What Is a Pseudomonas Infection?

Pseudomonas is a common bacteria found all over the world in soil, water, and plants. Some healthy people even have strains of it growing on their skin in moist parts of their body, like their armpits or genital area.

If you’re in good health, you could come into contact with pseudomonas and not get sick. Other people only get a mild skin rash or an ear or eye infection. But if you’re sick or your immune system is already weakened, pseudomonas can cause a severe infection. In some cases, it can be life-threatening.

Who’s at Risk?

You can get pseudomonas many different ways. It can grow on fruits and vegetables, so you could get sick from eating contaminated food. It also thrives in moist areas like pools, hot tubs, bathrooms, kitchens, and sinks.

The most severe infections occur in hospitals. Pseudomonas can easily grow in humidifiers and types of medical equipment -- catheters, for instance -- that aren’t properly cleaned. If health care workers don’t wash their hands well, they can also transfer the bacteria from an infected patient to you.

Your risk of pseudomonas infection also goes up if you:

What Are the Symptoms?

It depends on where the infection is. Pseudomonas can infect any part of your body, such as your blood, lungs, stomach, urinary tract, or tendons. Pressure sores, wounds, and burns can also become infected.

Places where infection occurs -- and their signs -- may include:

Fever is also often a sign of a severe pseudomonas infection.

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How Is It Diagnosed?

If your doctor suspects pseudomonas, he’ll take a sample of your blood or another body fluid and send it to a lab to be tested. The results may also help him decide which types of antibiotics will work best to cure the infection.

What’s the Treatment?

If you have a mild form of pseudomonas, your doctor can prescribe a course of antibiotics. Depending on where your infection is, this medicine could be in the form of a cream, eye drops or ear drops, or pills you take by mouth.

A severe infection may require weeks of antibiotics that you’ll be given through an IV. Every pseudomonas bacteria is slightly different, and strains are constantly changing, so these types of infections can be hard to treat. Many times, you may need to take more than one kind of antibiotic.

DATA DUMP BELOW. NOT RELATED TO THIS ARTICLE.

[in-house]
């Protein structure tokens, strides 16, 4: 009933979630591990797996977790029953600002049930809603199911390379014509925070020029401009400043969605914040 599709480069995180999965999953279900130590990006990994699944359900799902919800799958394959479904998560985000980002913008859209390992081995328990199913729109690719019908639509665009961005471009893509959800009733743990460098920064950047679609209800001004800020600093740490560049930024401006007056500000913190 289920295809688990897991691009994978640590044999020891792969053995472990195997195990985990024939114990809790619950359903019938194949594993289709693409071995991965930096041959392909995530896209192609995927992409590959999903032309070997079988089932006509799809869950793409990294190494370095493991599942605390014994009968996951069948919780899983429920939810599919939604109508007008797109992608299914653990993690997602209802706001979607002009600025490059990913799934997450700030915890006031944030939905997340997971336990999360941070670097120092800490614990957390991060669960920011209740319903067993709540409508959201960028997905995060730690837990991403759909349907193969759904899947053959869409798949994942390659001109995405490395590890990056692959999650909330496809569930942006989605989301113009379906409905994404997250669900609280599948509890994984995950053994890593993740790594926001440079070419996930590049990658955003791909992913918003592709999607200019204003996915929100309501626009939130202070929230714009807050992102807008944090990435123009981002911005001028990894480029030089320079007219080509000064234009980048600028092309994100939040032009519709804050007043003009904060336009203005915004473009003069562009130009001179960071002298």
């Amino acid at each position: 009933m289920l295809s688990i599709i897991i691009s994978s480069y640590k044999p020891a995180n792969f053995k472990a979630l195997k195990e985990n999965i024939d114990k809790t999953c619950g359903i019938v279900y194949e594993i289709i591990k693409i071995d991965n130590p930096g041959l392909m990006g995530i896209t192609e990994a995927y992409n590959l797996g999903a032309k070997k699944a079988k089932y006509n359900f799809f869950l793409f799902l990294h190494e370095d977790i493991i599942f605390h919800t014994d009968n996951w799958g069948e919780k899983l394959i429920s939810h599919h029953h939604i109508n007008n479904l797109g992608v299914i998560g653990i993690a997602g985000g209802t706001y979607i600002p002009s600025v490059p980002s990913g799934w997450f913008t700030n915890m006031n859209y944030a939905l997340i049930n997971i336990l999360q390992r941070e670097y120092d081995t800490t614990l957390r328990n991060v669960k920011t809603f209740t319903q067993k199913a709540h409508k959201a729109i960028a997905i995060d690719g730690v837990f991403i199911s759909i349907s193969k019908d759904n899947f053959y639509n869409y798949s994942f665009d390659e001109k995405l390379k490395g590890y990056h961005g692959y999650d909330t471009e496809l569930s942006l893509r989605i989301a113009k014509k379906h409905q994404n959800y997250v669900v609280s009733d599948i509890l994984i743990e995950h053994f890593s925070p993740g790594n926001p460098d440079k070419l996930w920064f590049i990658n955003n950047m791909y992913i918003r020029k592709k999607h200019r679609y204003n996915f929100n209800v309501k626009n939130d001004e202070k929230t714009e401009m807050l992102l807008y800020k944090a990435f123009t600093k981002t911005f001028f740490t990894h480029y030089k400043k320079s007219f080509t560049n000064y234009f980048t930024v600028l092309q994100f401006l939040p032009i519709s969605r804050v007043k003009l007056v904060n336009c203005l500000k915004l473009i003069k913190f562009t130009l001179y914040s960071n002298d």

Can I Prevent a Pseudomonas Infection?

You can lower your risk of getting sick by trying to avoid coming into contact with this type of bacteria. Try these simple tips to keep these nasty germs at bay:

  • Wash your hands often. This is the best way to avoid getting pseudomonas. If you’re in the hospital, make sure that doctors and nurses always clean their hands before touching you, too.
  • Rinse fruits and vegetables before eating. Even salad greens should be given a good wash.
  • Clean your water bottles. Sterilize with boiling water between each use.
  • Avoid unclean pools and hot tubs. Pseudomonas will thrive in them unless they’re cleaned often and the chlorine and pH are well-controlled.
  • Ask questions about your medical care. Talk to your doctor if you have worries about getting infected. Ask about medical equipment you’re using -- whether it's necessary and how often it’s cleaned.
  • Take care of your health. If your doctor has prescribed medicine to manage a health condition, take it exactly as prescribed. Don’t skip a dose. After surgery, be on the lookout for signs of infection. If you run a fever, have pain or see redness or discharge at your surgery site, call your doctor right away.
WebMD Medical Reference Reviewed by Melinda Ratini, DO, MS on January 12, 2017

Sources

SOURCES:

CDC: “Pseudomonas Aeruginosa in Healthcare Settings,” “Patient Safety: What You Can Do to be a Safe Patient.”

Cystic Fibrosis Foundation: “Pseudomonas.”

Action Medical Research for Children: “Secrets of a Superbug: What Makes Pseudomonas Bacteria So Deadly?”

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